The aim of retrospective dosimetry is the determination of absorbed dose after a certain „radiological event” (e.g. accidents or terrorist attacks), when no dosimeters were used. These measurements are usually performed by applying thermoluminescence (TL) or optically stimulated luminescence (OSL) dosimetry methods.
Retrospective dosimetry is an auxiliary science of Nuclear Forensics, capable from rapid accident dose reconstruction after a possible terrorist event, to tracking of gamma-emitting radiological materials. For decades, retrospective dosimetry has been used for dose estimation of bricks and other radiation-sensitive building materials and household objects. In recent years, TL and OSL measurements of components from electronic devices (mobile phones, pagers, portable computers, music and video playback devices, cameras, digital watches, cars) have been tested. Their surface-mounted components such as resistors, surface-mounted capacitors and diodes, inductors, integrated circuits, smart chip cards including subscriber identification module (SIM) cards, glasses and displays produce material-specific TL and OSL responses, from which the dose absorbed by the given component can be estimated.
OSL dosimetry research was launched at the Nuclear Security Department from 2021 and based on the Belgian Nuclear Research Centre’s (SCK•CEN) sample preparation, OSL data evaluation and OSL protocol.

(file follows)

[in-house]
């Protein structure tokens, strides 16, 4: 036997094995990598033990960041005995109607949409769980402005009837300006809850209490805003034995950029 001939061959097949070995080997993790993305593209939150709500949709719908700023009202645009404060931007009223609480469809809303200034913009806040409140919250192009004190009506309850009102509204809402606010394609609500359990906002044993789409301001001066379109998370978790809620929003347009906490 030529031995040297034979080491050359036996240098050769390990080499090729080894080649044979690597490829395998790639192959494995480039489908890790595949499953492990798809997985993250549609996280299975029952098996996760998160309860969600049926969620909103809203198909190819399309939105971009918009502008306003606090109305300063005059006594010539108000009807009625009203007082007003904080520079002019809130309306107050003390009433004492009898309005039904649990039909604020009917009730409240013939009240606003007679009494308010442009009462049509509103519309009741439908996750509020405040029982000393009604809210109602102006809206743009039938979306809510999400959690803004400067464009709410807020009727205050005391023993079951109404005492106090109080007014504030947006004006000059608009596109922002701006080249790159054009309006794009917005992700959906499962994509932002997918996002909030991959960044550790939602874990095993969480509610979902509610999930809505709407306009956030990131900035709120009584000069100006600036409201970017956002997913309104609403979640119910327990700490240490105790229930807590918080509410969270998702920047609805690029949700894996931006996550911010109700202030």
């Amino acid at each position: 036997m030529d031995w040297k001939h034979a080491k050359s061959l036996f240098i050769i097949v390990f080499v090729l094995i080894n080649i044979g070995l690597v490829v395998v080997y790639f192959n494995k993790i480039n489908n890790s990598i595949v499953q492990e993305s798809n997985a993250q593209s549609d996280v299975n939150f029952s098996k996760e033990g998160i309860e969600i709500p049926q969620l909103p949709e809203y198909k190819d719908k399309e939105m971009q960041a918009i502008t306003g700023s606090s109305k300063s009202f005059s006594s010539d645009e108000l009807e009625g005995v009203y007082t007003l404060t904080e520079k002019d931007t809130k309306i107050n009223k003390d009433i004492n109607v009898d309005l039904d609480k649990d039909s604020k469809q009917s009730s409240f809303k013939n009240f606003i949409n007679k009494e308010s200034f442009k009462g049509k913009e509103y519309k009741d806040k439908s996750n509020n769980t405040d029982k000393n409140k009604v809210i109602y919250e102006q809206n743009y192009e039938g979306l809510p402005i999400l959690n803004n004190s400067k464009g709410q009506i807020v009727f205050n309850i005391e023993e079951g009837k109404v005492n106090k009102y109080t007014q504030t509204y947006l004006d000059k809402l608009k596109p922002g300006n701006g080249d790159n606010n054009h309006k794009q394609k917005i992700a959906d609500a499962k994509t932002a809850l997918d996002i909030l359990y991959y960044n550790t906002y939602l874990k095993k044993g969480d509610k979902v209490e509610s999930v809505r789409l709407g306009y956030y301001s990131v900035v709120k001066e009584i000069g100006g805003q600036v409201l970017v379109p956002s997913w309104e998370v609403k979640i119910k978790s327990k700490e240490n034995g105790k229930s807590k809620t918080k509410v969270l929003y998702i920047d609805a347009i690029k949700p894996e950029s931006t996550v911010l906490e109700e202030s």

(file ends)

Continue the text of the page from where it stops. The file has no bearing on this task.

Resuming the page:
The idea of this paper was to test possibilities of Monte Carlo simulations for the application in the retrospective dosimetry. The obtained experimental data were used to test the simulation code written in Geant4.
If the obtained simulation results are in good agreement with experimental data, than the similar code with some adjustments may be used in future investigations to test the possibilities of using other materials as a retrospective dosimeters. In that case, simulation results will be a part of initial research as a confirmation that experimental work is sustainable.
keywords: retrospective dosimetry, thermoluminescence, optically stimulated luminescence, nuclear forensics